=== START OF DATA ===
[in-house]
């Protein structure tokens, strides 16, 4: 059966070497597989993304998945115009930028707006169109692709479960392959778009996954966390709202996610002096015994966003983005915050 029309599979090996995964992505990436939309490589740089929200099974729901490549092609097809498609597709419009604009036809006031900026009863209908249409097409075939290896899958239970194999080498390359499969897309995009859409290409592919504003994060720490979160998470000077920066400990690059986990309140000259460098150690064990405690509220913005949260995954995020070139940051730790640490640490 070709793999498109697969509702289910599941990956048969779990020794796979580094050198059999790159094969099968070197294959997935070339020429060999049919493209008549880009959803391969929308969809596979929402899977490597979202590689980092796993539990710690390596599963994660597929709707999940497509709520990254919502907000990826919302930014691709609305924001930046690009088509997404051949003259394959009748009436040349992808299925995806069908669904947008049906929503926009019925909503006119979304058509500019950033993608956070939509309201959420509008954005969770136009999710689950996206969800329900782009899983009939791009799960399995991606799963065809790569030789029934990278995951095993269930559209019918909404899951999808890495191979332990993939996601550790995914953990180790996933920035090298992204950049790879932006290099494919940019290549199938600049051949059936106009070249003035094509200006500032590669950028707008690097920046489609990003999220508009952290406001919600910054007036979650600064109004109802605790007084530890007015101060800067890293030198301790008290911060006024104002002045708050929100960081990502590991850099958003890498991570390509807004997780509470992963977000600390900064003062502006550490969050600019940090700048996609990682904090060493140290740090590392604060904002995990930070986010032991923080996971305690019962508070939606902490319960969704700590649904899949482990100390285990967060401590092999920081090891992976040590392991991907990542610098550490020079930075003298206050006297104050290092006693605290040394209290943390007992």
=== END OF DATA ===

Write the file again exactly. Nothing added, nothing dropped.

[in-house]
């Protein structure tokens, strides 16, 4: 059966070497597989993304998945115009930028707006169109692709479960392959778009996954966390709202996610002096015994966003983005915050 029309599979090996995964992505990436939309490589740089929200099974729901490549092609097809498609597709419009604009036809006031900026009863209908249409097409075939290896899958239970194999080498390359499969897309995009859409290409592919504003994060720490979160998470000077920066400990690059986990309140000259460098150690064990405690509220913005949260995954995020070139940051730790640490640490 070709793999498109697969509702289910599941990956048969779990020794796979580094050198059999790159094969099968070197294959997935070339020429060999049919493209008549880009959803391969929308969809596979929402899977490597979202590689980092796993539990710690390596599963994660597929709707999940497509709520990254919502907000990826919302930014691709609305924001930046690009088509997404051949003259394959009748009436040349992808299925995806069908669904947008049906929503926009019925909503006119979304058509500019950033993608956070939509309201959420509008954005969770136009999710689950996206969800329900782009899983009939791009799960399995991606799963065809790569030789029934990278995951095993269930559209019918909404899951999808890495191979332990993939996601550790995914953990180790996933920035090298992204950049790879932006290099494919940019290549199938600049051949059936106009070249003035094509200006500032590669950028707008690097920046489609990003999220508009952290406001919600910054007036979650600064109004109802605790007084530890007015101060800067890293030198301790008290911060006024104002002045708050929100960081990502590991850099958003890498991570390509807004997780509470992963977000600390900064003062502006550490969050600019940090700048996609990682904090060493140290740090590392604060904002995990930070986010032991923080996971305690019962508070939606902490319960969704700590649904899949482990100390285990967060401590092999920081090891992976040590392991991907990542610098550490020079930075003298206050006297104050290092006693605290040394209290943390007992």